2. Treat all "severe" warnings as compile-time errors

If the PL/SQL team thinks these warnings are critical in some way, then I want to make my production code is free of such warnings. By setting this caregory to ERROR, I ensure that the code will not compile unless it is "clean". 

3. Tweak your optimization level up to 3 (all the good stuff plus subprogram inlining).

And even more important, take whatever steps are appropriate in your development environment to ensure that production code is compiled at this level of optimization as well. Check out this guidance from the PL/SQL dev team for more details.

4. Turn on PL/Scope.

You can then execute queries against your code to get information regarding naming conventions, sub-optimal code, and opportunities for performance improvements. 

Resources to help you with PL/Scope may be found on LiveSQL and GitHub.
Important Note: These are settings for use in DEVELOPMENT - and they will be applied to all connections made in SQL Developer. When you deploy to production, you should use a script that explicitly sets values for warnings, optimization level (still 3) and PL/Scope (off).
C. Decide RIGHT NOW on logging and instrumentation.

Before you start writing you next program, accept this reality: your code will be full of bugs. You will need to trace execution as well as log those bugs, in order to get your code ready for production and then keep it running smoothly in production.

You need a logging utility for this, and I suggest you use the open-source, widely-used Logger utility available from GitHub.



Wednesday, July 5, 2017

What happens when a package fails to initialize? New behavior as of 12.1!

The best way to build applications on top of Oracle Database is to build lots of APIs (application programmatic interfaces) to your data with PL/SQL packages.

And that means you end up with lots of packages in your application. That's just great!

Now, when a user selects a feature of your application that in turn references an element in a package (invokes a procedure or function, or reads the value of a constant), that package must be instantiated and initialized for that user's session. As described in the documentation:
When a session references a package item, Oracle Database instantiates the package for that session. Every session that references a package has its own instantiation of that package.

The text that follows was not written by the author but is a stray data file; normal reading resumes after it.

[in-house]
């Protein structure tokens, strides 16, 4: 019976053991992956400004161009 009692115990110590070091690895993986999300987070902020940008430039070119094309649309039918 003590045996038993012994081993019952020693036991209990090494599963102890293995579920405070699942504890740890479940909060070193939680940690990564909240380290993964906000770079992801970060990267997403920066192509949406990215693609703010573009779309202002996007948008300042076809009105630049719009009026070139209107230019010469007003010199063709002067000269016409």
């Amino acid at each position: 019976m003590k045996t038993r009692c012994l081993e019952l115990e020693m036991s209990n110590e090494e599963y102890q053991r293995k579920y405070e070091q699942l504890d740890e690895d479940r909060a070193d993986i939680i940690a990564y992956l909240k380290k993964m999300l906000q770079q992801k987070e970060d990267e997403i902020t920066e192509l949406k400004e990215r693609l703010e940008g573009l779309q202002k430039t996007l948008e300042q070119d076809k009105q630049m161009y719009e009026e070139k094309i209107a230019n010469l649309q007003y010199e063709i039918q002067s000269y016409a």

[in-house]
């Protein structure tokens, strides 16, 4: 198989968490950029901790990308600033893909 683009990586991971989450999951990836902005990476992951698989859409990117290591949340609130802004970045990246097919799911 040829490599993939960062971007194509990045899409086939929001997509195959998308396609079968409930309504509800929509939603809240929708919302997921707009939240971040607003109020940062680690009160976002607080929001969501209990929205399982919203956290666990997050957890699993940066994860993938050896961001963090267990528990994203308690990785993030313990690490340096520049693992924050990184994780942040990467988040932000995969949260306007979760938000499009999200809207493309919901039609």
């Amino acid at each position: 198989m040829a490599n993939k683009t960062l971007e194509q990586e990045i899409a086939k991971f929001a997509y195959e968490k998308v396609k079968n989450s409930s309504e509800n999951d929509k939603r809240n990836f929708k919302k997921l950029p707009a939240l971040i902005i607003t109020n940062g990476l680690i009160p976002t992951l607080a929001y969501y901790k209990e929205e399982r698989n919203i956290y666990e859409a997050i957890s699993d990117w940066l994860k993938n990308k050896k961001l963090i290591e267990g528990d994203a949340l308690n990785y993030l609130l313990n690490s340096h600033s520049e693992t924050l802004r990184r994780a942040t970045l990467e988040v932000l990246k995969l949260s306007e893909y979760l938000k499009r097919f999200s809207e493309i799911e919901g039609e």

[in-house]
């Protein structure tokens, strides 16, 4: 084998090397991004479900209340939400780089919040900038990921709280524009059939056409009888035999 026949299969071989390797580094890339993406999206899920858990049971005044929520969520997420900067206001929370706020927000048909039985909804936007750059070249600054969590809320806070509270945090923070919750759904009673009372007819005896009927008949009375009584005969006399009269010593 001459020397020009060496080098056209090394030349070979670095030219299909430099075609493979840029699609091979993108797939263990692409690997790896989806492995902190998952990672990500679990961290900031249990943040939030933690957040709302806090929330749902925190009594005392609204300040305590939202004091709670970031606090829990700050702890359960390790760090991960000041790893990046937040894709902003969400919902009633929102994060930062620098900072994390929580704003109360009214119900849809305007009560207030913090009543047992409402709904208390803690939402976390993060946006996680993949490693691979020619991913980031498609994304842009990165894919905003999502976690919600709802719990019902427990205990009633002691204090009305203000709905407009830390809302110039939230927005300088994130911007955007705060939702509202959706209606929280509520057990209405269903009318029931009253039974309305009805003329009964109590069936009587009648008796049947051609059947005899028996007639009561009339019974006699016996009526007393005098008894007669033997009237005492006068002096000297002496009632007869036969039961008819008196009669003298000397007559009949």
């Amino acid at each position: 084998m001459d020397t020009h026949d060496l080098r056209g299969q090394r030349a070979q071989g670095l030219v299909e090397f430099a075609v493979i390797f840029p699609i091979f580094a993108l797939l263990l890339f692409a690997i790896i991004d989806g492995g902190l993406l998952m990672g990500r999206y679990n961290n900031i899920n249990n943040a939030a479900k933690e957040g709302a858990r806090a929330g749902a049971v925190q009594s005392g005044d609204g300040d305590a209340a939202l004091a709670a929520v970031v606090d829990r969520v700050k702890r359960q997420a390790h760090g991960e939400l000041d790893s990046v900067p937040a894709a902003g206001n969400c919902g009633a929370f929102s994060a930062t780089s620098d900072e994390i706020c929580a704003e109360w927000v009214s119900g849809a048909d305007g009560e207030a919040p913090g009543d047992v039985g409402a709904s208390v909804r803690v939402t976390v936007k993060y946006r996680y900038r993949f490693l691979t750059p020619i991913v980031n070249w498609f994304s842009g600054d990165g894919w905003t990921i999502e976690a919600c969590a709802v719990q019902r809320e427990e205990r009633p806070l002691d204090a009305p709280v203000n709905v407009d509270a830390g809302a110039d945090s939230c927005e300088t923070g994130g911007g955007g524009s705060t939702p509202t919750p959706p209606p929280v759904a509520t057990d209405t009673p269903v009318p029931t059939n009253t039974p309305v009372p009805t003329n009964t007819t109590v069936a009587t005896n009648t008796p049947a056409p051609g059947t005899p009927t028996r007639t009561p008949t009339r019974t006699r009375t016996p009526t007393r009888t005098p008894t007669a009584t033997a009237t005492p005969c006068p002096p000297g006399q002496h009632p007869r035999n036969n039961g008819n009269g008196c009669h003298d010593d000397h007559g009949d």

When Oracle Database instantiates a package, it initializes it. Initialization includes whichever of the following are applicable:
  • Assigning initial values to public constants
  • Assigning initial values to public variables whose declarations specify them
  • Executing the initialization part of the package body
Ah, but what happens when any of these steps fail? That, dear reader, is the focus of this post.

Suppose I have a procedure that raises an exception when executed:

CREATE OR REPLACE PROCEDURE always_fails
IS
BEGIN
   RAISE PROGRAM_ERROR;
END;
/

Then no matter how many times I try to run this procedure, it terminates with that same exception:

BEGIN
   always_fails;
END;
/

ORA-06501: PL/SQL: program error
ORA-06512: at "STEVEN.ALWAYS_FAILS", line 4

BEGIN
   always_fails;
END;
/

ORA-06501: PL/SQL: program error
ORA-06512: at "STEVEN.ALWAYS_FAILS", line 4

At which point you must now be saying: "Well, duh, Steven. Of course you are going to see the same exception each time you try to run the procedure."

Exactly. Just so. OK, now let's try it again, with the following package. When the package is initialized, it assigns (or tries to assign) a value of "Lu" to g_name. But that assignment fails, since "Lu" is too big to fit into a VARCHAR2(1) variable.

Thus, the PL/SQL engine raises the VALUE_ERROR exception (ORA-06502).

CREATE OR REPLACE PACKAGE valerr
IS
   FUNCTION little_name RETURN VARCHAR2;
END valerr;
/

Package compiled

CREATE OR REPLACE PACKAGE BODY valerr
IS
   g_name   VARCHAR2 (1) := 'Lu';

   FUNCTION little_name RETURN VARCHAR2
   IS
   BEGIN
      RETURN g_name;
   END little_name;
BEGIN
   DBMS_OUTPUT.put_line ('Before I show you the name...');
EXCEPTION
   WHEN OTHERS
   THEN
      DBMS_OUTPUT.put_line (